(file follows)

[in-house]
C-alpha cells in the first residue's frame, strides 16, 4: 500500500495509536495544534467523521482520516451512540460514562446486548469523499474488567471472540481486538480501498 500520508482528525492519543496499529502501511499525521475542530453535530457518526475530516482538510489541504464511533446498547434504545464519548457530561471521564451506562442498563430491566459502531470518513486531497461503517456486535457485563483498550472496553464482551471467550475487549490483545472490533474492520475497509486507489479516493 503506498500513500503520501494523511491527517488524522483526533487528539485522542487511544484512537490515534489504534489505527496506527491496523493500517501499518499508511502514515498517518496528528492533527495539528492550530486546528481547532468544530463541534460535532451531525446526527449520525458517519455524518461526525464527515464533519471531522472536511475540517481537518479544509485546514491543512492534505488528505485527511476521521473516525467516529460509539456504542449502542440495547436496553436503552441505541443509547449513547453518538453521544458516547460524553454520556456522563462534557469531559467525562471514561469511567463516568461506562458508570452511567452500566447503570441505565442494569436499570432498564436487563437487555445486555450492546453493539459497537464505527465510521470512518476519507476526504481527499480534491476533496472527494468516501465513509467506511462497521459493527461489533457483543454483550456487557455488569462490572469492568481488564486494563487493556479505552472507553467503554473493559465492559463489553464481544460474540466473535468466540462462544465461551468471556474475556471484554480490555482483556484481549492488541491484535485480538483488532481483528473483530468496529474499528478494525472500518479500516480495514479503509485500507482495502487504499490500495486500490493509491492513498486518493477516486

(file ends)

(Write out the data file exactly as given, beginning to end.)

[in-house]
C-alpha cells in the first residue's frame, strides 16, 4: 500500500495509536495544534467523521482520516451512540460514562446486548469523499474488567471472540481486538480501498 500520508482528525492519543496499529502501511499525521475542530453535530457518526475530516482538510489541504464511533446498547434504545464519548457530561471521564451506562442498563430491566459502531470518513486531497461503517456486535457485563483498550472496553464482551471467550475487549490483545472490533474492520475497509486507489479516493 503506498500513500503520501494523511491527517488524522483526533487528539485522542487511544484512537490515534489504534489505527496506527491496523493500517501499518499508511502514515498517518496528528492533527495539528492550530486546528481547532468544530463541534460535532451531525446526527449520525458517519455524518461526525464527515464533519471531522472536511475540517481537518479544509485546514491543512492534505488528505485527511476521521473516525467516529460509539456504542449502542440495547436496553436503552441505541443509547449513547453518538453521544458516547460524553454520556456522563462534557469531559467525562471514561469511567463516568461506562458508570452511567452500566447503570441505565442494569436499570432498564436487563437487555445486555450492546453493539459497537464505527465510521470512518476519507476526504481527499480534491476533496472527494468516501465513509467506511462497521459493527461489533457483543454483550456487557455488569462490572469492568481488564486494563487493556479505552472507553467503554473493559465492559463489553464481544460474540466473535468466540462462544465461551468471556474475556471484554480490555482483556484481549492488541491484535485480538483488532481483528473483530468496529474499528478494525472500518479500516480495514479503509485500507482495502487504499490500495486500490493509491492513498486518493477516486